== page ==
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Poet and essayist Saúl Yurkiévich identifies Nelson Blanco and Carlos Pacheco as two figurative artists who react against Informalism, although he tracks the influence of chromatic geometry in both. For Yurkievich, the dynamics of new painting asserts the major role of color while formally analyzing their work by pointing out similarities and differences.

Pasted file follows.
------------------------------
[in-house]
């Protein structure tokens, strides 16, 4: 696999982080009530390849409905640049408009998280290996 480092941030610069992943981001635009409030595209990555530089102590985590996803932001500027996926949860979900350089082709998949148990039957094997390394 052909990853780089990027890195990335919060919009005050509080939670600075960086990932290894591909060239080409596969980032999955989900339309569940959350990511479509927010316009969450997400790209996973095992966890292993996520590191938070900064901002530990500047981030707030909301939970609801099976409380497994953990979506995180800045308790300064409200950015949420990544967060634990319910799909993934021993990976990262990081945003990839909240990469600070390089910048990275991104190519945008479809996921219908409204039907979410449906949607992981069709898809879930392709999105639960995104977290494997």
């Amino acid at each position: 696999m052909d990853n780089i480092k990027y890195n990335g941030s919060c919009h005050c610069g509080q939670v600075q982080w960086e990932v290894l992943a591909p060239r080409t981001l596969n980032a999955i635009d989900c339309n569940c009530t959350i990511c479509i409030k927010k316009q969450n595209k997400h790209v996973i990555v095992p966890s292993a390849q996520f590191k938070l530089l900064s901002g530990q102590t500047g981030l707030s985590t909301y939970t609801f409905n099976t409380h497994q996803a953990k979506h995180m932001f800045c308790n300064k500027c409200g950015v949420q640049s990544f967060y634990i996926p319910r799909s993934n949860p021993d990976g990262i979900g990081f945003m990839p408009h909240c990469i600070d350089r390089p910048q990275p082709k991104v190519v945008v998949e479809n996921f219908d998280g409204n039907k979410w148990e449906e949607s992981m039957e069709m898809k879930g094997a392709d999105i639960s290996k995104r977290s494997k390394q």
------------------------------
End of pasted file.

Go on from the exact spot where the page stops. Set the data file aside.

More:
Carlos Pacheco (La Plata, 1932) was a member of “Grupo Sí” [Group Yes] in 1960 along with Alejandro Puente and César Paternosto, among others. In 1963, Pacheco obtained the Braque Prize, awarded by the Embassy of France in Argentina. In the 1970s, he produced geometric works, and returning later on to abstraction. Currently, he works at his workshop in La Plata. Nelson Blanco (1934-99) was born in Tres Arroyos, Province of Buenos Aires. From the late 1950s on, Blanco participated in the Informalist movement of the city of La Plata. He was part of groups such as “Grupo Sí” [Group Yes] and “La Plata.” After obtaining a grant from the Braque Prize, he moved to France in 1965, where he lived for some time at Crêvecœur-le-Grand (Oise). His painting is characterized by the representation of both human and animal figures in spiral forms. Saúl Yurkievich (La Plata, 1931–Caumont-sur-Durance, 2005) lived in Paris beginning in the 1960s. A poet and essayist, Yurlievich was a college professor at the University of Paris VIII-Vincennes, in addition to several universities in the United States. He was recognized as one of the most recognized scholars in the writings of Julio Cortázar and was the will executor for his unpublished works in tandem with his wife, Gladis Anchieri. Yurkievich was in charge of the critical edition Julio Cortázar: mundos y modos [Julio Cortázar: Worlds and Ways]. This document is important in order to weigh the renewal of painting in La Plata, the capital of the province of Buenos Aires, in the 1960s. This city was pivotal for both the new geometry (Alejandro Puente, César Paternosto) and Conceptualism (Edgardo Antonio Vigo). In the works by Pacheco and Blanco, the phase of the Braque Prize undercores the breaking point with the Informalist movement represented by “Grupo Sí” [Group Yes], when they decided to return to figuration with abstract and chromatic elements, although quite distant from Puente and Paternosto’s primary structures. Moreover, this document allows us to investigate about the relationship between a outstanding essayist, such as Saúl Yurkiévich, and the visual artists from La Plata.